The Donor Skim
Did you know that the net worth of the Ricketts family who own the World Champion Chicago Cubs is far greater than the net worth of the entire population of the city of Chicago?
It’s not true, I’m kidding, so don’t bother to look it up.
No matter what you believe about the size of the fortune of this family, the idea itself may have been a mental hurdle for your brain to overcome.
Here’s the point I’m hoping to make: it made you think, didn’t it?
Maybe you spent just a little time wondering about this family and what their lifestyle is, what they do with all of their money. Maybe you also wondered if any of them have “real” jobs.
Wouldn’t it be awesome if you could present this kind of “mental hurdle” to your donors when they read your various communications?
Don’t get me wrong. I’m not suggesting that you confuse them. Not at all.
I’m talking about engaging them right away so they don’t skim your letter –which is what most donors and prospects do.
Here’s an example of two unique and remarkably important events that occurred in December of 2016, which, at first glance, may seem to be unrelated but, on closer consideration, are intimately connected:
No one knows for certain where either of these monumental incidents occurred but best guesses put one somewhere in Africa and the other most likely in South America.
In Africa, folks who are supposed to know such things say a child was born and became the planet’s 7-billionth person.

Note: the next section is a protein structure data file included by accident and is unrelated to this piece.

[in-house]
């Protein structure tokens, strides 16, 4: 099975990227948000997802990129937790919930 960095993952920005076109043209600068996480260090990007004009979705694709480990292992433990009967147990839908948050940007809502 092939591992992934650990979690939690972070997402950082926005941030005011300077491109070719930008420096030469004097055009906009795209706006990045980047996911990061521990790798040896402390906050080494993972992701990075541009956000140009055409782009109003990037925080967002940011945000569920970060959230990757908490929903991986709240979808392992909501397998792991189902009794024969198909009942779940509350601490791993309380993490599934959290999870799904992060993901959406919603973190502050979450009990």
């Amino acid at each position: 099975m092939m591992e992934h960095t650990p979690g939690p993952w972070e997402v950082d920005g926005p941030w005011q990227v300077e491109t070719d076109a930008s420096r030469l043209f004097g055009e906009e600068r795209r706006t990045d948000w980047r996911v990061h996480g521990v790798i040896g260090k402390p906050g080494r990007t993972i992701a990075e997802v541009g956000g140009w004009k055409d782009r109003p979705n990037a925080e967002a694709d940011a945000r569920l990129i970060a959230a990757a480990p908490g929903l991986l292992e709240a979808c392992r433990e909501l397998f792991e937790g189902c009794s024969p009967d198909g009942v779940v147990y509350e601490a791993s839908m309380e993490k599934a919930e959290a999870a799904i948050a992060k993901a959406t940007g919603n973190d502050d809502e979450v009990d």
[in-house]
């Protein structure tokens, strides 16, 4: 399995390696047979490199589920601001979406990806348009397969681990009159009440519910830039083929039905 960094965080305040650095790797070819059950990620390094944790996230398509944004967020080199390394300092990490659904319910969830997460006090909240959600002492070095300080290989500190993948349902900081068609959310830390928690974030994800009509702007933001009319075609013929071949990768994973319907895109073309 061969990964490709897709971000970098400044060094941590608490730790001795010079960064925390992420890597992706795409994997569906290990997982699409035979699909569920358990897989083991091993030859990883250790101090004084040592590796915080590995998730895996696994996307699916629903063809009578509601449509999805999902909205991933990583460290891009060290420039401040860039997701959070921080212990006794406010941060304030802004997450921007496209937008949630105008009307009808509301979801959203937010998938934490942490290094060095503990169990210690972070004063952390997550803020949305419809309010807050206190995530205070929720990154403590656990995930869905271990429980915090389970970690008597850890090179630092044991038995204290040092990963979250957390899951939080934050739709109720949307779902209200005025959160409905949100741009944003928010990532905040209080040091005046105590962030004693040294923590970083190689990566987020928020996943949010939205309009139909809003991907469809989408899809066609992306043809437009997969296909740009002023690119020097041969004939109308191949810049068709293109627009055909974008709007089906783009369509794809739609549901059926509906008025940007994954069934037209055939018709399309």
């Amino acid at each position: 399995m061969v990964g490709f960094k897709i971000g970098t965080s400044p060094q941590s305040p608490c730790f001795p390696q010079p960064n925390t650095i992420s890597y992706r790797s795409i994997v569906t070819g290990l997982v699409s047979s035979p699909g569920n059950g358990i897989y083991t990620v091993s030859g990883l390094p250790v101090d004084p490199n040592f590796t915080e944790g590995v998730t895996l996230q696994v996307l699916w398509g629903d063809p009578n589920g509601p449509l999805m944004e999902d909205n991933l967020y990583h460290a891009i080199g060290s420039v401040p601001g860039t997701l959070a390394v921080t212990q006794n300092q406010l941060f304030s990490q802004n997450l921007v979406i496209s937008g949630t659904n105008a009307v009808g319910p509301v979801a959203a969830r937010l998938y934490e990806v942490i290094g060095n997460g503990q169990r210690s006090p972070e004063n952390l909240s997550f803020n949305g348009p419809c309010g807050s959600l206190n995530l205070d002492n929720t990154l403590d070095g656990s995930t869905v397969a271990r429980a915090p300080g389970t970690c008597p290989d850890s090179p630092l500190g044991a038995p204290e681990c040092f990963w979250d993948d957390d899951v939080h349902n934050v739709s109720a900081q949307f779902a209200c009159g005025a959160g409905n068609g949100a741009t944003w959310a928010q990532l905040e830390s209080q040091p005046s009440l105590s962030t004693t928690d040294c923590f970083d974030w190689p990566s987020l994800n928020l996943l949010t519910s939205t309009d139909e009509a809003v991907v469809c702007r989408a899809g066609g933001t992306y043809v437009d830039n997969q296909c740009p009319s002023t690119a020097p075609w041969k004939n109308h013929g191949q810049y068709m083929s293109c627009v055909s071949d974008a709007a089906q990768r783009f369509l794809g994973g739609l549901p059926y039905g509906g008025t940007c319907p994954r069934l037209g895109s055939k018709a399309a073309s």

And somewhere in South America, perhaps Brazil, some farmer planted the 3-billionth acre of genetically modified seed.
The chances are at least 50-50 that the world’s 7-billionth person is going to grow up in poverty and be subject to disease or civil war that most likely will shorten his or her life. And hunger will probably be the child’s constant companion.
That’s exactly what makes the second occurrence a remarkable achievement and what links these two milestones so closely together. We’ve all heard dire predictions that the population may reach a point beyond which we can no longer provide food for all.
Consider the reality of population dynamics and the limitations of production agriculture. Technology like transgenic seed is a way to close the gap and has already improved production efficiency. That’s the good news. Farmers around the world have technologies to feed the planet. Please consider a gift XYZ to promote the education of farmers who (…………………………………you, get the picture, I’m sure.)
As a fundraiser, can you see how this would cause your donor to really consider the good being accomplished? That’s the point of this strategy.
And wouldn’t it be great if, instead of skimming your letter, you gave your donors cause to linger and think about your cause and how you’re making the world a better place?
Have you ever tried this strategy of presenting two dissimilar, yet very important events and linking them to your mission? Please share with us.